Lady GaGa is a sassy, straight-talking New Yorker who is bringing theatre and subversion back to pop.
Lady GaGa: Lady stardust
As we predicted at the start of the year, Lady GaGa is one of the biggest new stars of 2009. Michael Odell meets the sassy, straight-talking New Yorker who, with her glam-rock sensibilities and coat made of bubbles, is bringing theatre and subversion back to pop. It is a rainy Friday afternoon in New York City. Lady GaGa surveys the water droplets running down the windscreen of the car taking her to her next appointment. Where others might see a meteorological inconvenience, Lady GaGa resolutely sees it as a challenge. The 23-year-old dance/pop sensation is en route to a fitting at the appropriately named Haus of GaGa, her own 15-strong design team ("Everyone is under 26. None of them knows the meaning of 'over the top' or 'outrageous'.")
Her designers have been assigned the task of producing an outfit for her appearance at the forthcoming Glastonbury festival, the UK's biggest summer rock event famous for pitting its stars against huge quantities of rain and mud. She is due to appear on Friday June 26 and she is unperturbed by weather. "Hey, I'm from New York," she says with a pregnant pause, as though this biographical detail gives her special dispensation against getting wet. "Give me rain. Give me snow," she continues with faint echoes of King Lear, "any type of weather is just a backdrop to me. My show cannot be stopped by this. If Glastonbury turns into a mud bath, then I'll make it the most glamorous mud bath there ever was."
There is no shortage of surly, sultry women out there in pop at the moment. Lily Allen, Beth Ditto. And, of course, the mother of all female attitude - Madonna - is still touring. But none of them quite has the "out there" bonkersness of Lady GaGa. In the space of a few months, her singles Just Dance and Poker Face have established her as a global star. Her debut album The Fame has been number one in countries across the world and to date has sold 2.2 million copies.
"I didn't exactly sit down and think about it, but to me there looked like there was a vacancy," she explains. "Music needs someone who brings together theatre and pop music in a way which used to happen back in the day. I mean, if I could have been around in the Seventies I think I would have been in heaven. People knew how to entertain then. What was in the water in the UK, especially in the Seventies? Whatever they had it certainly did something wonderful to the imagination of their musicians and artists."
She means, of course, her favourite British icons David Bowie and Queen. Lady GaGa even appears on the inner artwork of her album in tribute to Bowie with an Aladdin Sane lightning mark on her cheek. Taking her name from the Queen song Radio GaGa, she has also borrowed heavily from the high-camp showmanship of Freddie Mercury. "I love all kinds of music but Queen and Bowie especially, that was music that you could watch, pop you could see," she says. "There was so much theatre and so much look that went into it. And hearing it changed my life. I'm not saying I had a plan right there and then but the idea of a music and a look that were both part of something that added up to art was planted in me. Those guys are gods. You cannot touch them."
She was born Stefani Joanne Germanotta to a well-off Italian-American family. Indeed, the early GaGa CV rolls along nicely before she encounters her glam pop epiphany. Thereafter, it takes a few turns that would bring horror to many a protective middle-class mother. A bright girl with a musical talent, she attended the prestigious Convent of the Sacred Heart in Manhattan. By her late teens she was a drug-taking go-go dancer in the clubs of the Lower East Side.
"Everyone has to rebel, everyone has to find themselves. I'm not saying it's great for everyone around you. The family have concerns but… who would I be without my adventures? I knew what I wanted was a bit different and I've had to hustle on the street for it since I was 15." The exact magnitude of the street "hustle" has been questioned. After all, Convent of the Sacred Heart is the oldest private girls' school in Manhattan - and one of the most select: Paris Hilton was among her peers.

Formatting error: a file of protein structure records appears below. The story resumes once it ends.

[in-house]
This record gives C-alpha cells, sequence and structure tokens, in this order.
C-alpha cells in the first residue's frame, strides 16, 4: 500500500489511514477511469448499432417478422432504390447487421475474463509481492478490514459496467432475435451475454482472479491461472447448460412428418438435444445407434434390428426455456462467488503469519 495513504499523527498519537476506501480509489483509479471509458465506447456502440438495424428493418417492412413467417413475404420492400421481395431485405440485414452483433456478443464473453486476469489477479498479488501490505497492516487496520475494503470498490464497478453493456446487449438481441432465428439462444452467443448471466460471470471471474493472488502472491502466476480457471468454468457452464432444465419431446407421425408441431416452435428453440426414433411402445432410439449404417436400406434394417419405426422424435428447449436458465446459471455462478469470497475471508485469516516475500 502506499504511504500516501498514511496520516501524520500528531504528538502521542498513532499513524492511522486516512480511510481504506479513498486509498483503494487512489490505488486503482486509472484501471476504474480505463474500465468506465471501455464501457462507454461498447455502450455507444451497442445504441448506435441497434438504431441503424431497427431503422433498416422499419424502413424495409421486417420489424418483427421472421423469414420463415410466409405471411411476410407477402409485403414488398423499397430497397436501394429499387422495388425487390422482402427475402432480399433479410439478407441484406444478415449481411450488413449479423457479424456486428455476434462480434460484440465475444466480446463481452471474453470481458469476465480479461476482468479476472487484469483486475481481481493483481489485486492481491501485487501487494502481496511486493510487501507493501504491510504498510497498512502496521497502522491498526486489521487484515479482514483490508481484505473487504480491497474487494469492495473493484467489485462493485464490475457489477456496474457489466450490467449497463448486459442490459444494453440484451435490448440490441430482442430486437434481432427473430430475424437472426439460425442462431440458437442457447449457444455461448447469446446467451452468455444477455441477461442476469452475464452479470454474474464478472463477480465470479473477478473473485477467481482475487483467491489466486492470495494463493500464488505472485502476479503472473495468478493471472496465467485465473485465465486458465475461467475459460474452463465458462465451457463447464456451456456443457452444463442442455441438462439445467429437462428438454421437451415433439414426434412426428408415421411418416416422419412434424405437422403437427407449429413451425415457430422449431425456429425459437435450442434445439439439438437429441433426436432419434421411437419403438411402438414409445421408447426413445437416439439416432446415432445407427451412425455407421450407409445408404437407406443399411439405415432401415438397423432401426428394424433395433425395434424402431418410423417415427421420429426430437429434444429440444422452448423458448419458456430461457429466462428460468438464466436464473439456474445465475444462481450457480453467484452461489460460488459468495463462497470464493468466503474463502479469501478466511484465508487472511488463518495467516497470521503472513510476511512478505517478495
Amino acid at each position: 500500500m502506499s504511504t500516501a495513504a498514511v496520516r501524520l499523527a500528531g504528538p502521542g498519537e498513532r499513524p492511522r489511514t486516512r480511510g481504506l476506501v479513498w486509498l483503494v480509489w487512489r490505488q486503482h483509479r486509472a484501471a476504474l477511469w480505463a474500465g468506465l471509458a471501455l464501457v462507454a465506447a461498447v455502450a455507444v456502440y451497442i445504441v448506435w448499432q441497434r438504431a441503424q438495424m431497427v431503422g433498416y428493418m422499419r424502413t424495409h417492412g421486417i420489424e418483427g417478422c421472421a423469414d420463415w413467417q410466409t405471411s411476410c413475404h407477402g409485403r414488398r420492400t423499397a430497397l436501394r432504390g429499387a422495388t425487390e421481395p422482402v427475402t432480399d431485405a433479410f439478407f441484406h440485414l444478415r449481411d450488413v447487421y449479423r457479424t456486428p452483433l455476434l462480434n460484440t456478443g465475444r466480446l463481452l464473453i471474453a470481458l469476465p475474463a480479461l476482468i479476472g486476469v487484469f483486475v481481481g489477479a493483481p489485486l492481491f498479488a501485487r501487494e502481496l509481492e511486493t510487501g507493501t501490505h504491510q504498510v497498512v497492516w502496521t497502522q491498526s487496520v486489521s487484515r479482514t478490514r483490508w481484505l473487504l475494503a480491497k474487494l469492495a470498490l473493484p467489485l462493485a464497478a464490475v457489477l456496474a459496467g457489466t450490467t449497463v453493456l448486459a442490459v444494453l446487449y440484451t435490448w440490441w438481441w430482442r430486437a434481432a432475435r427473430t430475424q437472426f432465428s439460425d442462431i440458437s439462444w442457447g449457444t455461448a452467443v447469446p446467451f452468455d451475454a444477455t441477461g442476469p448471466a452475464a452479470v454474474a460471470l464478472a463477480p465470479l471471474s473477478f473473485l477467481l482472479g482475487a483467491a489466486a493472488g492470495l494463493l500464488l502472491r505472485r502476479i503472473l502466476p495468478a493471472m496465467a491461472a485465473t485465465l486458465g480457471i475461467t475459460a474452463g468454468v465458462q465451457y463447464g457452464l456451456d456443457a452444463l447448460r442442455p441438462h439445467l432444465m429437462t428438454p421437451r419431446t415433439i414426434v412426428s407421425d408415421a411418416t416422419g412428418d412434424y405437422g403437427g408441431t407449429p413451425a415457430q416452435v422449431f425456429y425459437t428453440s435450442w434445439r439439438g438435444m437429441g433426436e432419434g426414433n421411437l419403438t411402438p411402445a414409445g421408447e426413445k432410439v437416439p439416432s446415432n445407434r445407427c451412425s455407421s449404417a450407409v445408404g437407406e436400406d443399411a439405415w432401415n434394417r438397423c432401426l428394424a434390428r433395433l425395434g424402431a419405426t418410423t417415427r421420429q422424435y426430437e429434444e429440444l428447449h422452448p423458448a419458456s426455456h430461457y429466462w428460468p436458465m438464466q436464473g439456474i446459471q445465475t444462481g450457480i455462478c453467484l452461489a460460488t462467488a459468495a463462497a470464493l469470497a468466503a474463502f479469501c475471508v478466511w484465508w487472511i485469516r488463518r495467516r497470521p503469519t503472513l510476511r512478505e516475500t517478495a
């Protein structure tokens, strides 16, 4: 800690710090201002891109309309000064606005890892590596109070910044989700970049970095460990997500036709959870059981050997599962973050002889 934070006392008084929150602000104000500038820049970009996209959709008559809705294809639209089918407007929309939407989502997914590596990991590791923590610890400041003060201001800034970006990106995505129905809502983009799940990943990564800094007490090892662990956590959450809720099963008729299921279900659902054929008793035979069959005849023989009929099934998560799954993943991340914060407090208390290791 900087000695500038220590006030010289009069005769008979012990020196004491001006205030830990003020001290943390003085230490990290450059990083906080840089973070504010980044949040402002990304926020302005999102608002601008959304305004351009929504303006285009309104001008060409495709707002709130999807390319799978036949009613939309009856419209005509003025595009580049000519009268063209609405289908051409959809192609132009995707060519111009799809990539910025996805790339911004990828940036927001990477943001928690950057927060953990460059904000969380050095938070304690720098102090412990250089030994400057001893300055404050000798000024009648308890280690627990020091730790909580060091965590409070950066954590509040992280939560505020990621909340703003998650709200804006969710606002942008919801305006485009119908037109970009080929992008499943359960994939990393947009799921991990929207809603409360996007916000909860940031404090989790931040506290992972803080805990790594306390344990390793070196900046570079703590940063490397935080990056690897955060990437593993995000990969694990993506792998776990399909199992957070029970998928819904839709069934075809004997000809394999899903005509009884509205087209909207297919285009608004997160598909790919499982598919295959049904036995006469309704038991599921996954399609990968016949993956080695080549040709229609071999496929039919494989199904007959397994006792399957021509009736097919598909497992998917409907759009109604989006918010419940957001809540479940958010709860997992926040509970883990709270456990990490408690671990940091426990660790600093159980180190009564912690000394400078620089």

"I think people make too much of that. People say that Beautiful, Dirty Rich [a GaGa song] was about her, and it was not. I didn't know her or people like her and there is absolutely no bad blood between us… I was already on the arty side of things and at a school like that you make enemies quickly if you stand out too much. And I did. I was obsessed with Warhol and his whole Factory set-up and finding a common ground between that art and popular culture.
"But also my whole aesthetic is very brash and bold. If you know what you want and you are not scared to go for it, people get scared. And people who are scared can turn on you." Warhol's Factory was, of course, his Manhattan production line for silk screens but also the epicentre of landmark 1960s dissolution: it was where Warhol and bands such as the Stones, the Velvet Underground and writers such as Truman Capote and William Burroughs invented the 1960s via free love and drugs.
"But out of that came the art of the day," retorts GaGa. "Challenging things. Shaping the way we think today. Warhol foresaw so much of what we take for granted. But it isn't just him. When I look like an artist like Grace Jones I think, 'There is my signpost to the future.' I am not going to knock other female artists. I just think it is so cheap and pointless to do that. But why follow some cute starlet with nothing to say when you have a leader of our gender like Grace Jones?"
subverting the traditional and orthodox with wild theatricality seems to underpin her whole life. In her late teens she became one of just 20 students in the world to be granted early admission to the Tisch School of the Arts in New York, where she studied piano. After graduating, she worked in the music industry's "back room", writing songs for artists as Britney Spears, the Pussycat Dolls and New Kids On The Block.
Those days must have been difficult, I suggest. After all, she was supplying ideas for Britney - the high-school prom queen turned tabloid train wreck. And for New Kids On The Block, with whom she recently toured - square-jawed all-American boys got up as "street" kids. Not exactly edgy or arty in the GaGa sense. Didn't she feel with either of these challenges: "I could do better?" "I don't parcel up my joy like that," she says obliquely. "I don't think having the limelight is better than writing a great song in the privacy of a room with just you and a piano. And I never compared myself to those artists who… are great artists. It's just that my interests are broad and they are different and I needed to find a way of getting my own personal craziness out there."